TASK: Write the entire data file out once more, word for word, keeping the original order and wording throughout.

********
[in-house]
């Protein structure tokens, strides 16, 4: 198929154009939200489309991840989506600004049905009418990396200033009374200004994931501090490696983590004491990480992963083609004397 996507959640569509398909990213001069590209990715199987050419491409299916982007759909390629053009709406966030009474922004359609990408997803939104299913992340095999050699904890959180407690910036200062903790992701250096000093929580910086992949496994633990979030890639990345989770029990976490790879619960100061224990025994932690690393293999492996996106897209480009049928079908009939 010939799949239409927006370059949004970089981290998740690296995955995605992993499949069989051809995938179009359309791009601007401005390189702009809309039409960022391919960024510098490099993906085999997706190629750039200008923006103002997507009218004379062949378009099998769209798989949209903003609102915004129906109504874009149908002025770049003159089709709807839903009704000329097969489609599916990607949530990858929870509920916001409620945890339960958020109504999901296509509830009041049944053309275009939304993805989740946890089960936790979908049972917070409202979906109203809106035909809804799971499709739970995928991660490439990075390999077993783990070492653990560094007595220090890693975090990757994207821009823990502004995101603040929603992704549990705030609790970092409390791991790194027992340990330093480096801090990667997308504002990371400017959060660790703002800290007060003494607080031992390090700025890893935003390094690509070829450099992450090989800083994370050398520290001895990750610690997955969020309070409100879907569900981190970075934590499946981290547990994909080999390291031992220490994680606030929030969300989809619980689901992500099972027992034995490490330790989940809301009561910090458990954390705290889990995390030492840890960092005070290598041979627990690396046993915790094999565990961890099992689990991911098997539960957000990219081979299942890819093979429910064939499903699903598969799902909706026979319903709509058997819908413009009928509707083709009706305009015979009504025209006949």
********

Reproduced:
[in-house]
């Protein structure tokens, strides 16, 4: 198929154009939200489309991840989506600004049905009418990396200033009374200004994931501090490696983590004491990480992963083609004397 996507959640569509398909990213001069590209990715199987050419491409299916982007759909390629053009709406966030009474922004359609990408997803939104299913992340095999050699904890959180407690910036200062903790992701250096000093929580910086992949496994633990979030890639990345989770029990976490790879619960100061224990025994932690690393293999492996996106897209480009049928079908009939 010939799949239409927006370059949004970089981290998740690296995955995605992993499949069989051809995938179009359309791009601007401005390189702009809309039409960022391919960024510098490099993906085999997706190629750039200008923006103002997507009218004379062949378009099998769209798989949209903003609102915004129906109504874009149908002025770049003159089709709807839903009704000329097969489609599916990607949530990858929870509920916001409620945890339960958020109504999901296509509830009041049944053309275009939304993805989740946890089960936790979908049972917070409202979906109203809106035909809804799971499709739970995928991660490439990075390999077993783990070492653990560094007595220090890693975090990757994207821009823990502004995101603040929603992704549990705030609790970092409390791991790194027992340990330093480096801090990667997308504002990371400017959060660790703002800290007060003494607080031992390090700025890893935003390094690509070829450099992450090989800083994370050398520290001895990750610690997955969020309070409100879907569900981190970075934590499946981290547990994909080999390291031992220490994680606030929030969300989809619980689901992500099972027992034995490490330790989940809301009561910090458990954390705290889990995390030492840890960092005070290598041979627990690396046993915790094999565990961890099992689990991911098997539960957000990219081979299942890819093979429910064939499903699903598969799902909706026979319903709509058997819908413009009928509707083709009706305009015979009504025209006949």